April 30, 2018

IF ONLY IT WERE THE END:

The End of Intelligence (Michael V. Hayden, April 28, 2018, NY Times)

It was no accident that the Oxford Dictionaries' word of the year in 2016 was "post-truth," a condition where facts are less influential in shaping opinion than emotion and personal belief. To adopt post-truth thinking is to depart from Enlightenment ideas, dominant in the West since the 17th century, that value experience and expertise, the centrality of fact, humility in the face of complexity, the need for study and a respect for ideas.

President Trump both reflects and exploits this kind of thinking. It is fair to say that the Trump campaign normalized lying to an unprecedented degree. There was the candidate's claim that legions of Arabs celebrated wildly in New Jersey as the World Trade Center collapsed. He defended his calls for the intentional killing of the Sept. 11 terrorists' families because "they knew what was happening" and had "watched their husband on television flying into the World Trade Center," something for which there is zero evidence. He insinuated that Senator Ted Cruz's father had a hand in John F. Kennedy's assassination and that the Supreme Court justice Antonin Scalia had been murdered.

When pressed on specifics, the president has routinely denigrated those who questioned him, whether the "fake" media, "so called" judges, Washington insiders or the "deep state." He has also condemned Obama-era intelligence officials as "political hacks."

David Priess, an intelligence officer who once gave presidential daily briefings, asked me whether I thought Mr. Trump could distinguish between truth and untruth. He raised the controversial speech Mr. Trump gave at a Boy Scout Jamboree in West Virginia in July 2017, a speech that was overly political and occasionally tasteless. In the face of sharp criticism, the president said that the Scouts' leader had called him to say it was "the greatest speech that was ever made to them."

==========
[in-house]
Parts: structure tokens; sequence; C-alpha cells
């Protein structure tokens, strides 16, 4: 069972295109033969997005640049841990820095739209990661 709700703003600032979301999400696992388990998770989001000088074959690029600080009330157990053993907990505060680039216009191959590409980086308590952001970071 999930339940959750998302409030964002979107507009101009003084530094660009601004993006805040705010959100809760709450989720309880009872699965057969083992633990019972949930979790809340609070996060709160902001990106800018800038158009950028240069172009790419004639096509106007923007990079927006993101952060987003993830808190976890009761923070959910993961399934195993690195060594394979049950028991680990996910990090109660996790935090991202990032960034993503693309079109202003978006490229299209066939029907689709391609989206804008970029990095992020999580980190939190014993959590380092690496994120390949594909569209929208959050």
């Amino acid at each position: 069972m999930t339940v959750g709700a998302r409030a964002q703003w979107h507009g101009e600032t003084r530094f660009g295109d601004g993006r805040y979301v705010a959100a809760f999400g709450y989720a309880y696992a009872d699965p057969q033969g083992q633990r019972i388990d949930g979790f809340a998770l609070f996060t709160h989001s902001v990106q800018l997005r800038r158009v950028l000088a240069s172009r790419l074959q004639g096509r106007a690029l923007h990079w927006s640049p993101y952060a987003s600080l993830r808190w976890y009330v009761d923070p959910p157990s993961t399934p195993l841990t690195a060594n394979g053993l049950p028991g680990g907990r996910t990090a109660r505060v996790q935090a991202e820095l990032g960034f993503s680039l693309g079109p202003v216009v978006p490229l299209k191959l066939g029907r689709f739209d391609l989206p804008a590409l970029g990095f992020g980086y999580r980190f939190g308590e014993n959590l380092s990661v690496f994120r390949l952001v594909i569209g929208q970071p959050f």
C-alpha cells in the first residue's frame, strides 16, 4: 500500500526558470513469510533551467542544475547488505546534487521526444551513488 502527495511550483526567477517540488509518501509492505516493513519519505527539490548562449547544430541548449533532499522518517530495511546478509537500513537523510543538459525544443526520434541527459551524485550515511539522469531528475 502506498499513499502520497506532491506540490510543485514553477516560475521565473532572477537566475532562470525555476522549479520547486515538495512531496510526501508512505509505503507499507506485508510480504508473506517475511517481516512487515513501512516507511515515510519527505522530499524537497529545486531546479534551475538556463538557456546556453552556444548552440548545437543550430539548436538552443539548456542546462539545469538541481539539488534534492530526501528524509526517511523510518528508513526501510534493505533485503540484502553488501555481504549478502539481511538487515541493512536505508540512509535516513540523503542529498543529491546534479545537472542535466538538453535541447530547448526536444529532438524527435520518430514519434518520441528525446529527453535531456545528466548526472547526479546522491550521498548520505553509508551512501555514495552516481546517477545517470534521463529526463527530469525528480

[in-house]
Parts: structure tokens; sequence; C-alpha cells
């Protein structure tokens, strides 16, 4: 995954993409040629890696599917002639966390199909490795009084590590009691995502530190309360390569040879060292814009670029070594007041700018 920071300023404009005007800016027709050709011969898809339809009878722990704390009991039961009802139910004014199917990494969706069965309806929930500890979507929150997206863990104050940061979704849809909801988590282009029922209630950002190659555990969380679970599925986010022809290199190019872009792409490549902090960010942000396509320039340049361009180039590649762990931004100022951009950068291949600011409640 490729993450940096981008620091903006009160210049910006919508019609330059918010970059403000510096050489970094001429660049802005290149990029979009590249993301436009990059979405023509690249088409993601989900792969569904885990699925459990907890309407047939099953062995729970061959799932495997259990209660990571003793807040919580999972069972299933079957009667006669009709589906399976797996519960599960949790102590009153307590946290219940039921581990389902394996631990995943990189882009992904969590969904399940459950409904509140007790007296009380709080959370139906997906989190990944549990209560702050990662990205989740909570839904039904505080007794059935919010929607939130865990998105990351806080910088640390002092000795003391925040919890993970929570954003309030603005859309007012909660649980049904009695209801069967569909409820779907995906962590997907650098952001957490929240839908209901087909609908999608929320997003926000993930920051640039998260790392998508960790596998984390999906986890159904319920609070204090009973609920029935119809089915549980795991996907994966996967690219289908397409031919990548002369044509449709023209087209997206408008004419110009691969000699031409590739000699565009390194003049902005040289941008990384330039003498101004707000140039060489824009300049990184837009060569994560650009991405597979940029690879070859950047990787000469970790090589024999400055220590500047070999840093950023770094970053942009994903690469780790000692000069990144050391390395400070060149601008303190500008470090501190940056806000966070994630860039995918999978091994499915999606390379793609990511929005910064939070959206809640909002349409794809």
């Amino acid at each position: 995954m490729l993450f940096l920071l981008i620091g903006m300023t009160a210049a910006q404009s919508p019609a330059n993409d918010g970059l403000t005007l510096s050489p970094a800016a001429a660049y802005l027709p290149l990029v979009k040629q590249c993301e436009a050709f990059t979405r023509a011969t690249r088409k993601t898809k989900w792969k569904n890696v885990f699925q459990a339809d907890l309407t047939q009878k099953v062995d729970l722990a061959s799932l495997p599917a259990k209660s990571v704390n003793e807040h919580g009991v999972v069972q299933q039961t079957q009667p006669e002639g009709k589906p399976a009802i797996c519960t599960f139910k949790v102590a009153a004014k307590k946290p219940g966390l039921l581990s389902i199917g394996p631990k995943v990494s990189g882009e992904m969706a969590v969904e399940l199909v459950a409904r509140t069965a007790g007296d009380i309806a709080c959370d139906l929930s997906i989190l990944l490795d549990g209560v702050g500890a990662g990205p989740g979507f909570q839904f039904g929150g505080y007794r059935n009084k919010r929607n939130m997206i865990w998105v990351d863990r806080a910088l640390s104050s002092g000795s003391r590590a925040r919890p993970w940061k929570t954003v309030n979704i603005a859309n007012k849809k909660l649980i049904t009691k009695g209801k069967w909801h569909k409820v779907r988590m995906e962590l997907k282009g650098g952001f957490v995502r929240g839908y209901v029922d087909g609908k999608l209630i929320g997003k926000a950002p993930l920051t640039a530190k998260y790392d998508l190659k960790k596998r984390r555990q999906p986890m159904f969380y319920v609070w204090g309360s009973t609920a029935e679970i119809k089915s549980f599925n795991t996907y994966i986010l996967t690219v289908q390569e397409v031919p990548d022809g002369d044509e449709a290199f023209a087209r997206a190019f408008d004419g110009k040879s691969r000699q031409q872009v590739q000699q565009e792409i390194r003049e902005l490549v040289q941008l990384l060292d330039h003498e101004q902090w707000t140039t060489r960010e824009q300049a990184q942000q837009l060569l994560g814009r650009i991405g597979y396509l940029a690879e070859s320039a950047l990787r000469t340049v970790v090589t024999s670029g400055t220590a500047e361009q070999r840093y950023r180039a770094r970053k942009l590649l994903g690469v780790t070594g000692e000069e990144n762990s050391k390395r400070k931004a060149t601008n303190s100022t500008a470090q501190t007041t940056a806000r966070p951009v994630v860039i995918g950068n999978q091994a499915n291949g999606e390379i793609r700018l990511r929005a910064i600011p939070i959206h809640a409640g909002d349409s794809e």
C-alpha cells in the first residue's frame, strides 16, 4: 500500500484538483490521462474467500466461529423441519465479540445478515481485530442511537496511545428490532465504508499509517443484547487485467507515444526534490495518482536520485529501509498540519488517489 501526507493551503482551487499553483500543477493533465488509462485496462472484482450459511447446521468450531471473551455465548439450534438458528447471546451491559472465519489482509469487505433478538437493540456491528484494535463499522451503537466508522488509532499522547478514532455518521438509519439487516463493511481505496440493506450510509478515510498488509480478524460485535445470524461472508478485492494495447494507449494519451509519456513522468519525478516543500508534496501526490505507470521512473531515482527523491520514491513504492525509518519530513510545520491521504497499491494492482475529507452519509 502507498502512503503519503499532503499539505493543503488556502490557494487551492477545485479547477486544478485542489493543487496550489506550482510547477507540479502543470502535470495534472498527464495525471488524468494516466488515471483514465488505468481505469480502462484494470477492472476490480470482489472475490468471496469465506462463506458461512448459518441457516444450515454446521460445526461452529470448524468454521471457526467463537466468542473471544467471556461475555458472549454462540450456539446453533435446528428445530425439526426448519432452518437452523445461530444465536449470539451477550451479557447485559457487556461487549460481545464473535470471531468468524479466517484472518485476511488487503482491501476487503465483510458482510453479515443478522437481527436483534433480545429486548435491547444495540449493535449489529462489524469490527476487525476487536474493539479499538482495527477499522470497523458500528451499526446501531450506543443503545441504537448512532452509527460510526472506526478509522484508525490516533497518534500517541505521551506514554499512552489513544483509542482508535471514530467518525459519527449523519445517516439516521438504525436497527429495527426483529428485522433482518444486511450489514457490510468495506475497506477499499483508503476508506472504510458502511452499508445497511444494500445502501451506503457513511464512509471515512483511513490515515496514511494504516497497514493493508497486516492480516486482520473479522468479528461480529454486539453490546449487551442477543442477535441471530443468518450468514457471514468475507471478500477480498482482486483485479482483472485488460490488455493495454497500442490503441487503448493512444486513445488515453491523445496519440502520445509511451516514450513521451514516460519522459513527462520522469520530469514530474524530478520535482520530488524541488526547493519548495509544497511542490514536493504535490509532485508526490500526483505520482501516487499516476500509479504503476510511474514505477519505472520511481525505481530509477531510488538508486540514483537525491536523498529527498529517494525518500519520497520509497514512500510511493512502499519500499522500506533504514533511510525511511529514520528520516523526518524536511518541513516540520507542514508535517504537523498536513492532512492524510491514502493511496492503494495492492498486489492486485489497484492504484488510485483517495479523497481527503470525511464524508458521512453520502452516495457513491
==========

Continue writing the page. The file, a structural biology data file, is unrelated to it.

Of course, no such call ever occurred. But was Mr. Trump actually able to draw a distinction between the past that had really happened and the past that he needed at that moment? Mr. Priess's point was that you could sometimes convince a liar that he was wrong. What do you do with someone who does not distinguish between truth and untruth?

We in the intelligence world have dealt with obstinate and argumentative presidents through the years. But we have never served a president for whom ground truth really doesn't matter. [...]

Intelligence work -- at least as practiced in the Western liberal tradition -- reflects these threatened Enlightenment values: gathering, evaluating and analyzing information, and then disseminating conclusions for use, study or refutation.

The problem--a historical one, not a Donald one--is pretending that only a small group of people should be privy to "intelligence."  Just open source it all and Donald will hear about it on Fox News discussions.



Posted by at April 30, 2018 1:26 PM

  

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